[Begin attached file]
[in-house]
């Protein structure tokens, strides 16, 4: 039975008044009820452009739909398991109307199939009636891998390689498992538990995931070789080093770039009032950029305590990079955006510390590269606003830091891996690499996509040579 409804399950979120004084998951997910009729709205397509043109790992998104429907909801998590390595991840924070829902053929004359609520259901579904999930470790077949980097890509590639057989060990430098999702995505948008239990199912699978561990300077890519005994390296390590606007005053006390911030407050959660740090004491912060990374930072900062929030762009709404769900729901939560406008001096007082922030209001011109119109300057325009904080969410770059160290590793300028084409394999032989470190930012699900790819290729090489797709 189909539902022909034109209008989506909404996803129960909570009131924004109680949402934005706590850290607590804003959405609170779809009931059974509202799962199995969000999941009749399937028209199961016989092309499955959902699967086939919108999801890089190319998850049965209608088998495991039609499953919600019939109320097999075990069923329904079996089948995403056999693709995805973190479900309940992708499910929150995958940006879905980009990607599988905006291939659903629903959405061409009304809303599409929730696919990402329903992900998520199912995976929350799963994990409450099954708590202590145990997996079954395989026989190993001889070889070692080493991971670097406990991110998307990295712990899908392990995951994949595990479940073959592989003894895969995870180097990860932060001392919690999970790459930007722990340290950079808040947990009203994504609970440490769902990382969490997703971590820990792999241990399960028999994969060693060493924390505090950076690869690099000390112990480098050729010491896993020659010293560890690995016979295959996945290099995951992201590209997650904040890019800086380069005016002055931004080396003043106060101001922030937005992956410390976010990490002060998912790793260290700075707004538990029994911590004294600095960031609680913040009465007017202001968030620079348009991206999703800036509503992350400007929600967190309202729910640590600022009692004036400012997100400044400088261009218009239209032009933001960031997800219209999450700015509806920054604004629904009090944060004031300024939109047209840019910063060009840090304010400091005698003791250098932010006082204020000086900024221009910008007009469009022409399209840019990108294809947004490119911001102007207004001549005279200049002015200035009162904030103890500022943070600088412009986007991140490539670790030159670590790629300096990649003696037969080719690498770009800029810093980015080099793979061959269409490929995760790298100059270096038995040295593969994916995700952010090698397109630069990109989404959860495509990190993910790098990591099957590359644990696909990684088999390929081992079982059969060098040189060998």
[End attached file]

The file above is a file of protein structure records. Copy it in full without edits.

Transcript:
[in-house]
């Protein structure tokens, strides 16, 4: 039975008044009820452009739909398991109307199939009636891998390689498992538990995931070789080093770039009032950029305590990079955006510390590269606003830091891996690499996509040579 409804399950979120004084998951997910009729709205397509043109790992998104429907909801998590390595991840924070829902053929004359609520259901579904999930470790077949980097890509590639057989060990430098999702995505948008239990199912699978561990300077890519005994390296390590606007005053006390911030407050959660740090004491912060990374930072900062929030762009709404769900729901939560406008001096007082922030209001011109119109300057325009904080969410770059160290590793300028084409394999032989470190930012699900790819290729090489797709 189909539902022909034109209008989506909404996803129960909570009131924004109680949402934005706590850290607590804003959405609170779809009931059974509202799962199995969000999941009749399937028209199961016989092309499955959902699967086939919108999801890089190319998850049965209608088998495991039609499953919600019939109320097999075990069923329904079996089948995403056999693709995805973190479900309940992708499910929150995958940006879905980009990607599988905006291939659903629903959405061409009304809303599409929730696919990402329903992900998520199912995976929350799963994990409450099954708590202590145990997996079954395989026989190993001889070889070692080493991971670097406990991110998307990295712990899908392990995951994949595990479940073959592989003894895969995870180097990860932060001392919690999970790459930007722990340290950079808040947990009203994504609970440490769902990382969490997703971590820990792999241990399960028999994969060693060493924390505090950076690869690099000390112990480098050729010491896993020659010293560890690995016979295959996945290099995951992201590209997650904040890019800086380069005016002055931004080396003043106060101001922030937005992956410390976010990490002060998912790793260290700075707004538990029994911590004294600095960031609680913040009465007017202001968030620079348009991206999703800036509503992350400007929600967190309202729910640590600022009692004036400012997100400044400088261009218009239209032009933001960031997800219209999450700015509806920054604004629904009090944060004031300024939109047209840019910063060009840090304010400091005698003791250098932010006082204020000086900024221009910008007009469009022409399209840019990108294809947004490119911001102007207004001549005279200049002015200035009162904030103890500022943070600088412009986007991140490539670790030159670590790629300096990649003696037969080719690498770009800029810093980015080099793979061959269409490929995760790298100059270096038995040295593969994916995700952010090698397109630069990109989404959860495509990190993910790098990591099957590359644990696909990684088999390929081992079982059969060098040189060998």